When the world's governments meet at a special session of the UN this week to take stock of toward the Millennium Development Goals and negotiating a blueprint for global development, our message to them will be that only by confronting inequality head-on will poverty be overcome.
The MDGs have been an important force for development progress over the last 13 years. I've seen in my work in Africa and Asia the difference they have made. They have rallied governments, donors, and civil society behind a common purpose and ambition, and inspired many successes. The cynics who said that concerted global action wouldn't work have been proven utterly wrong.
The first goal, to halve extreme poverty, has been met. The fact so many people lifted out of extreme poverty in such a short time is an achievement to celebrate. It is far from the only achievement. In Sub-Saharan Africa, 41 per cent fewer mothers die in childbirth now than they did two decades ago. Deaths of children under five have been radically reduced in Rwanda, Liberia, Madagascar, Malawi, Niger and Ethiopia. Efforts to combat diseases are paying off in lives saved. Globally, there has been a 25 per cent decrease of malaria deaths; in Africa, this figure is 33 per cent. These are achievements to celebrate.
This success has been the result of rapid progress in many countries where there has been stability and equitable growth.
Yet globally more than a billion people still live below the poverty line of $1.25 (about 78 pence) a day and most of the MDGs are still off target. Progress has been slow or non-existent where there has been protracted conflict, or where growth has been highly inequitable.
Global poverty is declining but in country after country, inequality is on the increase. Billions of people are being left behind by economic growth. There is an emerging consensus that high levels of inequality are not just morally objectionable, but they are damaging for social stability and to growth itself.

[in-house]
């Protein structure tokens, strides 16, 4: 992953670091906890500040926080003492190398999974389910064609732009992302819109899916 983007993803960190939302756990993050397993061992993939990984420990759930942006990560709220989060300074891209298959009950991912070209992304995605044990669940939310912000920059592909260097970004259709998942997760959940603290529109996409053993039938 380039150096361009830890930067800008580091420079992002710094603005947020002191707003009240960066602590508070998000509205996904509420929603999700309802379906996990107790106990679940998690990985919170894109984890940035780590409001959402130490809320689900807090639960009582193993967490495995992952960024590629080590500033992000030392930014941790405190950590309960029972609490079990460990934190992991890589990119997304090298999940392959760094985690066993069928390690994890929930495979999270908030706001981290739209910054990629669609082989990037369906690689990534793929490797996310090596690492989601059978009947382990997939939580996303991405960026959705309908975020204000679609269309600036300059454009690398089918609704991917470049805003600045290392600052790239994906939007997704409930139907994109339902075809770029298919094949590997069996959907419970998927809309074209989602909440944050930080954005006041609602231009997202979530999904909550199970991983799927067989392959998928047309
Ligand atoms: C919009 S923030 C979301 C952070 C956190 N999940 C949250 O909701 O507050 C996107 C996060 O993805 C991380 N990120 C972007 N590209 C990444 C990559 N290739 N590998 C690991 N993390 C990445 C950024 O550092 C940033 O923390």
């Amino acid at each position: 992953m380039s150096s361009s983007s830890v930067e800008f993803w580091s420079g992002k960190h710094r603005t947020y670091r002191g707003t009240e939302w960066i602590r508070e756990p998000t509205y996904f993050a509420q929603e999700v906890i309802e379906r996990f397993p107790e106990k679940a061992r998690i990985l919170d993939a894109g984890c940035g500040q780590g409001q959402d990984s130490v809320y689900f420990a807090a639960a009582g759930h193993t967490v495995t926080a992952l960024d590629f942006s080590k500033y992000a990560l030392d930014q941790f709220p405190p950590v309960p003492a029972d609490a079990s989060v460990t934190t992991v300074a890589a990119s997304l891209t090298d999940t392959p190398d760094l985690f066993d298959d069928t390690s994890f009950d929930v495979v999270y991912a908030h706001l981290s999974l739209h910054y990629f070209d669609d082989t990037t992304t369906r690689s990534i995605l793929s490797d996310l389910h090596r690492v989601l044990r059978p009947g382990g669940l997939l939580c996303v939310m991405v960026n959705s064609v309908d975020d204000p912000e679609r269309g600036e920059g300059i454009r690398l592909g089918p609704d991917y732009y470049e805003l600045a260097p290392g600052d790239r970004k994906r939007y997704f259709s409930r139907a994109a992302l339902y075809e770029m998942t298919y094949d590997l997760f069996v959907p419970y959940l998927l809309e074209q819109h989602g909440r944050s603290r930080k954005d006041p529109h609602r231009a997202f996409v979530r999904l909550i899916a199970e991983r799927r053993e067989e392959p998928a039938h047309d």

These challenges must be met head-on. A plan for reducing inequality was a major omission in the original MDGs. Without targeted efforts to reduce gaps between rich and poor, the next set of global development goals is almost certain to be unachievable.
A serious omission in the original MDGs was a plan to reduce inequality. Without it, the next set of global development goals is almost certain to fail. Global growth and development that is strong, sustainable, and inclusive requires the challenges of inequality to be met head-on. For that reason, a stand-alone goal to tackle inequality must be included in a future framework for global development.
In the meantime, UN member states need to get back to work on the MDGs. Far too many governments are cutting back on their investment in human development. Many are now focusing on post-2015 plans instead of accelerating action to attain the existing goals.
The international community needs to take bold steps to ensure sufficient resources are invested to make the MDGs a success. Rich countries should be looking to raise additional revenue by tackling the corporate tax evasion that is bleeding billions out of poor countries each year, and by introducing innovative financing mechanisms like a financial transactions tax.
Ending extreme poverty is possible - if governments have the courage to also tackle extreme wealth. Now is the time to craft a new, fair deal for poor people across the world.